The Book Thief

by: Markus Zusak

Part 4

1

Erik Vandenburg and Hans Huberman glanced at each other. If someone stepped forward now, the platoon would make his life a living hell for the rest of their time together. No one likes a coward. On the other hand, if someone was to be nominated… Still no one stepped forward, but a voice stooped out and ambled toward the sergeant…. It said, “Hubermann, sir.” The voice belonged to Erik Vandenburg.

2

”He taught me to play,” Hans informed her, as though it might help. Perhaps it did, for the devastated woman asked if he could play it for her, and she silently wept as he pressed the buttons and keys of a clumsy “Blue Danube Waltz.” It was her husband’s favorite. “You know,” Hans explained to her, “he saved my life…. He—if there’s anything you ever need.” He slid a piece of paper with his name and address on it across the table.

3

He clung to his mother’s hand and that of Sarah, the nearest of his cousins. “I won’t leave. If we can’t all go, I don’t go, either.” He was lying. When he was pushed out by the rest of his family, the relief struggled inside him like an obscenity. It was something he didn’t want to feel, but nonetheless, he felt it with such gusto it made him want to throw up. How could he? How could he? But he did.

4

“Liesel, if you tell anyone about the man up there, we will all be in big trouble.” He walked the fine line of scaring her into oblivion and soothing her enough to keep her calm. He fed her the sentences and watched with his metallic eyes. Desperation and placidity. “At the very least, Mama and I will be taken away.” Hans was clearly worried he was on the verge of frightening her too much, but he calculated the risk, preferring to err on the side of too much fear rather than not enough. The girl’s compliance had to be an absolute, immutable fact.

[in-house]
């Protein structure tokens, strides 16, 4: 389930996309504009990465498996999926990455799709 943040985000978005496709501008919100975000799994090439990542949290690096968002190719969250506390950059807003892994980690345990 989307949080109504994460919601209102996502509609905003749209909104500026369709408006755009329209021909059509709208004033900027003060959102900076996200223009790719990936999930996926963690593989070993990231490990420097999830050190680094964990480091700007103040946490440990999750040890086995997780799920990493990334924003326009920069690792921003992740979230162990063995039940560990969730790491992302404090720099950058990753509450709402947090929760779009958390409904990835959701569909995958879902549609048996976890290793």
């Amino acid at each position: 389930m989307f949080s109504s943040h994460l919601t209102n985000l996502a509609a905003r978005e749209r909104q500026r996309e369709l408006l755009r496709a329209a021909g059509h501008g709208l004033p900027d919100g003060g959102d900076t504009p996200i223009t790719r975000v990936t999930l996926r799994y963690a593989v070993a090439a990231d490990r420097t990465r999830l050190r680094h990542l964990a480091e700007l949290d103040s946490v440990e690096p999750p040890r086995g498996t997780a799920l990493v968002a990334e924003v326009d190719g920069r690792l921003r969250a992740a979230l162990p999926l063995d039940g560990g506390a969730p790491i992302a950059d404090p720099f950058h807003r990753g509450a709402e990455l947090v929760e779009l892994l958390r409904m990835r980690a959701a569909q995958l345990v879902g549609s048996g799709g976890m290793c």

5

He smiled weakly. “All the best for your birthday…. I didn’t know, or else I could have given you something.” A blatant lie—he had nothing to give, except maybe Mein Kampf, and there was no way he’d give such propaganda to a young German girl…. [S]he walked over and hugged him for the first time. “Thanks, Max.”… Only later would she find out about the helpless expression on Max Vandenburg’s face. She would also discover that he resolved at that moment to give her something back.